EDMONTON, Nov. 16, 2017 /CNW/ - Letters were sent out on Nov. 15 in regards to the final determination amounts from the Alberta Motor Vehicle Industry Council's (AMVIC) Consumer Compensation Fund in the Treadz Auto Group Inc. case.
Fifty-one claims worth a total loss of $1,138,162 were received between Aug. 28, 2014 and Aug. 28, 2017 related to Treadz. As per the Consumer Compensation Fund bylaws, the maximum allowable claim amount is capped at $25,000 per transaction with a maximum payout per business of $300,000. In the Treadz case, the fund is topped up by the $50,000 security bond for a total possible claimable amount of $350,000. As a result of the caps on payouts, individual claims will be pro-rated according to how much of the claim was actually eligible to be paid out.
Some claims were deemed ineligible due to lack of evidence of loss or where there was no direct loss to the consumer. Treadz consumers had three years from the last possible transaction date to file a claim, meaning claims could not be determined until at least Aug. 28, 2017. Each file has been thoroughly reviewed and many claims fluctuated as new information was provided by consumers.
"This is the first substantive claim for a single business through the Consumer Compensation Fund," Doug Lagore, AMVIC interim CEO said. "Service Alberta recently appointed four new public members to the AMVIC board and one of their priorities will be reviewing the fund to make sure it works in the best interest of consumers."
In addition to Consumer Compensation Fund payments, vehicles worth $311,912 were returned to consumers.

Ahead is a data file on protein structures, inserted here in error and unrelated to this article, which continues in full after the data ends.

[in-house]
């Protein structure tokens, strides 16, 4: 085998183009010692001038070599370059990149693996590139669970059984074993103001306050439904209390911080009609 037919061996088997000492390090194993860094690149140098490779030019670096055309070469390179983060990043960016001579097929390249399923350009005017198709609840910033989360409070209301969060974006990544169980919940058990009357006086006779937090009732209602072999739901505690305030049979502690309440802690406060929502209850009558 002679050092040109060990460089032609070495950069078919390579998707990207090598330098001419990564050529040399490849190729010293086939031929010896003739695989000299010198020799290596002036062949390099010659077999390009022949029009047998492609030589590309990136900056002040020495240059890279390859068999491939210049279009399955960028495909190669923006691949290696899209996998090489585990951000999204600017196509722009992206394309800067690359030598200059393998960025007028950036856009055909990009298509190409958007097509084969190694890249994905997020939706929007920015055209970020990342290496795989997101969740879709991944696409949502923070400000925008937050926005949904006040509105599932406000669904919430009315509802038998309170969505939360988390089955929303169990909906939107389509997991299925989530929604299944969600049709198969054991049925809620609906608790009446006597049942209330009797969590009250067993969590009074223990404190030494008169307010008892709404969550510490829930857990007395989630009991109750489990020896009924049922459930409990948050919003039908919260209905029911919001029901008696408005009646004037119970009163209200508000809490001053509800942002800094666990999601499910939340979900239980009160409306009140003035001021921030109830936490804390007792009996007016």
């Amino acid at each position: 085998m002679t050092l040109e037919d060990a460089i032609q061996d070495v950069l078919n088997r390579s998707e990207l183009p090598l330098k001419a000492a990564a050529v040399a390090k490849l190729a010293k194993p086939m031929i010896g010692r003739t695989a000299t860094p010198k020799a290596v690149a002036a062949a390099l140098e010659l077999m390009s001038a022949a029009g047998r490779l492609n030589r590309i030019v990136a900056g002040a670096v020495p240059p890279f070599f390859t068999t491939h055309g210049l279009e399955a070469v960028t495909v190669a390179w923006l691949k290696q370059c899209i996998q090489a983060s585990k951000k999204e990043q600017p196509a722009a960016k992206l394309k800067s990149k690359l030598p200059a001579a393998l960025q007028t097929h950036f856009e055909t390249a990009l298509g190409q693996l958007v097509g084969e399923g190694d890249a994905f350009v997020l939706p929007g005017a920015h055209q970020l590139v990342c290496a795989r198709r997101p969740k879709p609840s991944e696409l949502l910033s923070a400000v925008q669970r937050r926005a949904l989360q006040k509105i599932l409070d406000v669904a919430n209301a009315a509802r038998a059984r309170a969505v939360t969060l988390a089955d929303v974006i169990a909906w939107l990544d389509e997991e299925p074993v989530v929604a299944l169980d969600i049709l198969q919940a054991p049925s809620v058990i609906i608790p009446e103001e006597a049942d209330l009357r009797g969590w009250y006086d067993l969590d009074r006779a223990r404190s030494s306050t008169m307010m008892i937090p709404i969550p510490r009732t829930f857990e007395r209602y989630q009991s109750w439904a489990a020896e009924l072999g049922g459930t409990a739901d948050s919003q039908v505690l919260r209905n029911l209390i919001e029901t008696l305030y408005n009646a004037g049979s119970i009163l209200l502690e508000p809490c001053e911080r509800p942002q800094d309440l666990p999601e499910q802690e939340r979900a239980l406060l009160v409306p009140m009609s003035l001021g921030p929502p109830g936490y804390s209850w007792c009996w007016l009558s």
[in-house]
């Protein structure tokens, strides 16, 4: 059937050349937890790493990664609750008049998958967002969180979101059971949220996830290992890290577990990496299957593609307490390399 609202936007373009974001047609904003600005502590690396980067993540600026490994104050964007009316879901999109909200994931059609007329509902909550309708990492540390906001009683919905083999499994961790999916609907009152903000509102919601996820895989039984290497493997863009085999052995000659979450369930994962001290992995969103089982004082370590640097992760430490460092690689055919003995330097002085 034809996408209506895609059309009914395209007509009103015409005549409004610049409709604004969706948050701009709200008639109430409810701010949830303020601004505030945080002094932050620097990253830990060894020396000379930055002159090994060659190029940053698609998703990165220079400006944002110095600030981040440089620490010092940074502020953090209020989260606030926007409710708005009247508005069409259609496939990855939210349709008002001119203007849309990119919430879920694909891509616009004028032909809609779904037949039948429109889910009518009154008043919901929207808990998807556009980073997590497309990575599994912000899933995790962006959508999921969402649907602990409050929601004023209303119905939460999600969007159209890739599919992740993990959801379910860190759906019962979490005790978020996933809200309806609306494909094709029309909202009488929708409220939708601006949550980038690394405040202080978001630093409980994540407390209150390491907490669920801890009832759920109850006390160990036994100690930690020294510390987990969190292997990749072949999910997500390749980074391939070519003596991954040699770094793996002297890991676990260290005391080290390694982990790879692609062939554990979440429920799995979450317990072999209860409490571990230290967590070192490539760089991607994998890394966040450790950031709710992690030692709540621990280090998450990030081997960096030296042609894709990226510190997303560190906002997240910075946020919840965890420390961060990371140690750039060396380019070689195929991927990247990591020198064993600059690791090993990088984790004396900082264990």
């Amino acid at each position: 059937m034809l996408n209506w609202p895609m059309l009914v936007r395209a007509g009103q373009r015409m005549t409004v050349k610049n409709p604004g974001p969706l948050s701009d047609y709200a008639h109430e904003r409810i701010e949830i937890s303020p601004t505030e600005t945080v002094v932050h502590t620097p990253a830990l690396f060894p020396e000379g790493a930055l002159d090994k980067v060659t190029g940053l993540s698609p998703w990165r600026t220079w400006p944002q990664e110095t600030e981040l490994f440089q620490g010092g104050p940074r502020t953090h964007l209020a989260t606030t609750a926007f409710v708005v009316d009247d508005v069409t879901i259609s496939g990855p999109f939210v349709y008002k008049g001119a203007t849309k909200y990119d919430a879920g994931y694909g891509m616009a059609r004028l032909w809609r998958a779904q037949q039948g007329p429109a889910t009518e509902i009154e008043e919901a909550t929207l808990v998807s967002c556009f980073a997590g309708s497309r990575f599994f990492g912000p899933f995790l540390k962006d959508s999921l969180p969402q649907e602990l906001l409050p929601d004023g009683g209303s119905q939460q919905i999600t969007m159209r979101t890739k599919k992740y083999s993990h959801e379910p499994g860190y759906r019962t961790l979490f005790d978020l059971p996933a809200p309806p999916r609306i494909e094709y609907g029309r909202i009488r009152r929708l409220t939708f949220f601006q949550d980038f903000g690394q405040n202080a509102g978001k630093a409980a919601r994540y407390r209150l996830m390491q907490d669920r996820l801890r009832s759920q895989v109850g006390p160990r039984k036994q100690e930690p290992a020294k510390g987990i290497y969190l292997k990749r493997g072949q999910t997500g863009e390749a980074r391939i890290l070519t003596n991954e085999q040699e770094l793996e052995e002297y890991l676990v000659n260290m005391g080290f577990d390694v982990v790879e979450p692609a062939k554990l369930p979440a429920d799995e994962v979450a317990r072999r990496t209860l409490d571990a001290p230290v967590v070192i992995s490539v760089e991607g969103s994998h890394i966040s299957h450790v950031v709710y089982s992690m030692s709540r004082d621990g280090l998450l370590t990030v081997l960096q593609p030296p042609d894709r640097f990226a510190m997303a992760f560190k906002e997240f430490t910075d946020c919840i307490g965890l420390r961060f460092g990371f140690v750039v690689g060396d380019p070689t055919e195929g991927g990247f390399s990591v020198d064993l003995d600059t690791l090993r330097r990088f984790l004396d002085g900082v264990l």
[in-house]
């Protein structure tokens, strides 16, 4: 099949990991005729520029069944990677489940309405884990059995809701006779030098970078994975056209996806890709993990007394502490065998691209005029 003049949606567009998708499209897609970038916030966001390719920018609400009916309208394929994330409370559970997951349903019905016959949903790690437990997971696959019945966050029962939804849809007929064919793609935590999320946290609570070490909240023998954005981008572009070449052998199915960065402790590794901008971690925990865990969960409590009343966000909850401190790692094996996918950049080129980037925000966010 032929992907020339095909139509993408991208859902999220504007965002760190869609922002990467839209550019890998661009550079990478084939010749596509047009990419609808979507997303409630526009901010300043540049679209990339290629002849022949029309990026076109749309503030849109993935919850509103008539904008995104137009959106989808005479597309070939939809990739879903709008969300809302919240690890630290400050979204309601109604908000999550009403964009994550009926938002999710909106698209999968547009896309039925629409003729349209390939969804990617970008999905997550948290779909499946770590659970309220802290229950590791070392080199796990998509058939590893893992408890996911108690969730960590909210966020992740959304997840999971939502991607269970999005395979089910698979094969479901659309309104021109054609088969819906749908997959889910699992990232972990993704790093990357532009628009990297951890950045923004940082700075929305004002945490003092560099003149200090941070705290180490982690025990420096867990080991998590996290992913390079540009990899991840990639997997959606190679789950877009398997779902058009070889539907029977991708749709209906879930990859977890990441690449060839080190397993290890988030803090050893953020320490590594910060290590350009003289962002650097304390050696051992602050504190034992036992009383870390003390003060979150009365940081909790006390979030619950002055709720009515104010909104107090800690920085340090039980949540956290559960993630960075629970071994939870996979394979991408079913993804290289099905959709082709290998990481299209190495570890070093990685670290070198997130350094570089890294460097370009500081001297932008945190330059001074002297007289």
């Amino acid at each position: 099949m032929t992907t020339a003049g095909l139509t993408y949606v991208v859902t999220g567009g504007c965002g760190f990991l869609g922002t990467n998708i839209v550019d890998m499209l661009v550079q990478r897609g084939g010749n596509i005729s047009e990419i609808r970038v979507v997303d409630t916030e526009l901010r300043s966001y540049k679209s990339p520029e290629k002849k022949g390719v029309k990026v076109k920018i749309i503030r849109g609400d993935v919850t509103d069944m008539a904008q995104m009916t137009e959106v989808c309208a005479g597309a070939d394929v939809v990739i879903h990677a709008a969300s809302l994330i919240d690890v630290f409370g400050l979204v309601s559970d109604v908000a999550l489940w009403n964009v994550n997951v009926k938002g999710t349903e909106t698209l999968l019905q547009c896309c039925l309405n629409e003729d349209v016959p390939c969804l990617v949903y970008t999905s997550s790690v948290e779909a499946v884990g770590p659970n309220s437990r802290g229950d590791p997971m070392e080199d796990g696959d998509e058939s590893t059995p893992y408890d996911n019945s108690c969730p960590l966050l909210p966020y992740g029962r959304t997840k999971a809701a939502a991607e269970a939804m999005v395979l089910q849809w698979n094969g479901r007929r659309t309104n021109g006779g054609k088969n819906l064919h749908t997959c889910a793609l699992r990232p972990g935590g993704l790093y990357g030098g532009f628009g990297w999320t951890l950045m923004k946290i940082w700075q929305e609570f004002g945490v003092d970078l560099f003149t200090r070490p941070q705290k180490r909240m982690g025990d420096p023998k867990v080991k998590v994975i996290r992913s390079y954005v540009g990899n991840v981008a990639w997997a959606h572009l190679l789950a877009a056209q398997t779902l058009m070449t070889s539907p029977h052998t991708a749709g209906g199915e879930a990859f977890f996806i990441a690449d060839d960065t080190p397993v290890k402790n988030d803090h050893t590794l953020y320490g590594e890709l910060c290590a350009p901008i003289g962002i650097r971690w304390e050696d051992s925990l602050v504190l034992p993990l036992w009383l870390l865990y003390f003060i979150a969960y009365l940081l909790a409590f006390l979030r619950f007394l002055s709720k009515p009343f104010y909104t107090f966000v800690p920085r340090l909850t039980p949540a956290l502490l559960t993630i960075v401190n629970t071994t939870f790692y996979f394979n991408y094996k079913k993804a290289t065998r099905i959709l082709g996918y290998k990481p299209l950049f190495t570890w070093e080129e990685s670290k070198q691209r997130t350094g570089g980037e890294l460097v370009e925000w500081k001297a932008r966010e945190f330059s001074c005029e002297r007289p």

The Consumer Compensation Fund was established in 2012 to pay claims of consumers who have suffered a loss arising out of a motor vehicle transaction with a business licensed by AMVIC at the time of the transaction and is no longer in operation. Depending on the loss and how many valid claims there are, consumers can receive up to $25,000, with a maximum amount per business of $300,000.
The Calgary Police Service, with the assistance of AMVIC, investigated Treadz Auto Group Inc., a former vehicle consignment business in Calgary. Sean O'Brien, owner of Treadz, was subsequently charged with 164 counts of fraud, theft, trafficking property obtained by crime and forgery and is awaiting trial.
Treadz was licensed by AMVIC for approximately 10 years until Aug. 28, 2014 when AMVIC cancelled Treadz' business licence and three connected salesperson registrations for failing to pay back consumers for their consigned vehicles.
About AMVIC: The Alberta Motor Vehicle Industry Council (AMVIC) is a regulatory organization delegated by the Minister of Service Alberta to enforce and administer the following legislation in relation to automotive business: the Fair Trading Act; the Automotive Business Regulation; the Cost of Credit Disclosure Regulation, and the Internet Sales Contract Regulation. AMVIC's mandate is to provide consumer protection in Alberta's motor vehicle industry. AMVIC publishes valuable information and tips for consumers, businesses and salespeople at amvic.org.
SOURCE Alberta Motor Vehicle Industry Council (AMVIC)
For further information: Media inquiries may be directed to: Cathy Housdorff, Manager of Communications and Education, Alberta Motor Vehicle Industry Council, 780-468-0476, CHousdorff@amvic.org
The Alberta Motor Vehicle Industry Council, AMVIC, was incorporated under the Alberta Societies Act as a not-for-profit organization for the purpose of administering motor vehicle industry regulations as outlined in the Fair Trading Act on February 12, 1999.